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New Zealand vs. Mexico: Keys for Each National Team in 2nd Leg of Playoff

MEXICO CITY, MEXICO - NOVEMBER 13: Oribe Peralta of Mexico celebrate during a match between Mexico and New Zealand as part of the FIFA World Cup Qualifiers at Azteca Stadium on November 13, 2013 in Mexico City, Mexico. (Photo by Hector Vivas/Getty Images)
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Steven CookContributor IIINovember 20, 2016

Wednesday's World Cup playoff match between Mexico and New Zealand was particularly one sided in a 5-1 El Tri victory. 

New Zealand will need a major change of fortune next week in the second leg to pull the epic comeback and throw their name back into the hat for a Brazil bid.

While it seems like Mexico all but sealed their World Cup bid in the lopsided victory, anything can happen in the course of 90 minutes.

Here are the biggest keys for each national team heading into the second leg. 

 

Mexico

Hold On to Newfound Form

MEXICO CITY, MEXICO - NOVEMBER 13: Rafael Marquez of Mexico celebrates during a match between Mexico and New Zealand as part of the FIFA World Cup Qualifiers at Azteca Stadium on November 13, 2013 in Mexico City, Mexico. (Photo by Hector Vivas/Getty Image
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You had to search far and wide to find a national team playing worse than Mexico throughout the summer. After poor performances in the Confederations Cup and the Gold Cup, they nearly gave away their World Cup bid in the group stage.

After being awarded a golden opportunity thanks to a U.S. victory over Panama, Mexico found themselves in this playoff. And they surely took advantage.

El Tri ripped off five goals, riding off the energy from Azteca Stadium and making it clear that the right choice was made by keeping Javier "Chicharito" Hernandez off the squad. 

It's awfully hard to find anything wrong with how Mexico played on Wednesday—21 shots, 73 percent possession and zero yellow cards to show for all of it. All El Tri need to do is hold on to that momentum as much as possible.

 

Enter Match with 0-0 Mindset

MEXICO CITY, MEXICO - NOVEMBER 13: Paul Aguilar of Mexico celebrates with his teammates during a match between Mexico and New Zealand as part of the FIFA World Cup Qualifiers at Azteca Stadium on November 13, 2013 in Mexico City, Mexico. (Photo by Hector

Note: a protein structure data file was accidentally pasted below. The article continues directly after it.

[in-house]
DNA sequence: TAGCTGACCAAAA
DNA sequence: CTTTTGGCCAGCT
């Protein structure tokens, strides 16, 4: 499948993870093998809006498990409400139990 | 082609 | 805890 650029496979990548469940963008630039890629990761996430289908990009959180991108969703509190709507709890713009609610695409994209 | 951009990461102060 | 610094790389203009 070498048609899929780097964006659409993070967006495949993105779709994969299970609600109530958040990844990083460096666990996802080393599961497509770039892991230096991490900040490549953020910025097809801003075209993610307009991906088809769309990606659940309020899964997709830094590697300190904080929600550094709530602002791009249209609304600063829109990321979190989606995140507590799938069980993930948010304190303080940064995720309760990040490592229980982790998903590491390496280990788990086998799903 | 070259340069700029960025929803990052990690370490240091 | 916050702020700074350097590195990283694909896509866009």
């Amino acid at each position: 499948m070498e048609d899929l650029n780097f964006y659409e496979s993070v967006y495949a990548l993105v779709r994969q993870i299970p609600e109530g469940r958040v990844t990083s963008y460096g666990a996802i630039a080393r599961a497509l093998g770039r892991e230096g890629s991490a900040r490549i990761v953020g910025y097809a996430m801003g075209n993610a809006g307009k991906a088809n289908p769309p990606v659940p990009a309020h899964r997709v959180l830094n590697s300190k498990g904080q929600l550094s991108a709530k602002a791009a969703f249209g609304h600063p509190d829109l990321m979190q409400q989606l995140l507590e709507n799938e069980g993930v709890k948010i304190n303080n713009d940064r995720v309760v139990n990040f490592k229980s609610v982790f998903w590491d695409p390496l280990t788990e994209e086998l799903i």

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It's no secret that this Mexico team is streaky, and that can work against you as much as it can help.

That's especially so when the squad records such an emphatic victory like the one on Wednesday that has undoubtedly—and perhaps rightfully—let thoughts of Brazil creep into everyone's minds.

It's a near impossibility that New Zealand would score the goals necessary to get back in it. Let's just throw that one out there. But Mexico can't have that mindset. 

New Zealand boasts a talented squad that was absolutely throttled by another talented squad thousands of miles from home. The same could very well happen to Mexico, if they're not mentally prepared. 

 

New Zealand

Control Possession

MEXICO CITY, MEXICO - NOVEMBER 13: Michael McGlinchey of New Zealand reacts during a match between Mexico and New Zealand as part of the FIFA World Cup Qualifiers at Azteca Stadium on November 13, 2013 in Mexico City, Mexico. (Photo by Hector Vivas/Getty
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One of the central keys to any team's victory chances in a soccer match is keeping possession. That made itself clear in Wednesday's debacle.

The Oceania nation only held the ball for 27 percent of the 5-1 loss. It's no coincidence that they recorded just three shots—none on goal.

Playing in front of their home fans, the New Zealanders should see a noticeable change in possession numbers that tend to tilt heavily in the home team's favor. 

But there's a difference between improving and controlling, which New Zealand will have to do from start to finish as they conceivably enter the game in a 4-0 deficit. 

 

Counter-Attack Off El Tri Offensive Sets

MEXICO CITY, MEXICO - NOVEMBER 13: Jesus Escoboza of Mexico struggles for the ball with Leo Bertos of New Zealand during a match between Mexico and New Zealand as part of the FIFA World Cup Qualifiers at Azteca Stadium on November 13, 2013 in Mexico City,
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While New Zealand will aim to control possession, that can't be the only way they generate goals. They must also come from the counter.

With Mexico racking up 10 shots on goal and 21 in total, there's no doubt that they boast an offense that likes to push the envelope and waste no time getting into attacking spaces. New Zealand can make them pay by getting after some counters.

Even though Mexico is known for quick offense, they'll certainly look to slow things down as they sport a sizable lead. New Zealand will need to constantly keep the offensive mindset present and attack any and all El Tri passes in the offensive zone. 

Just one interception could end up turning into that jump-start goal the New Zealanders will desperately need next week. 

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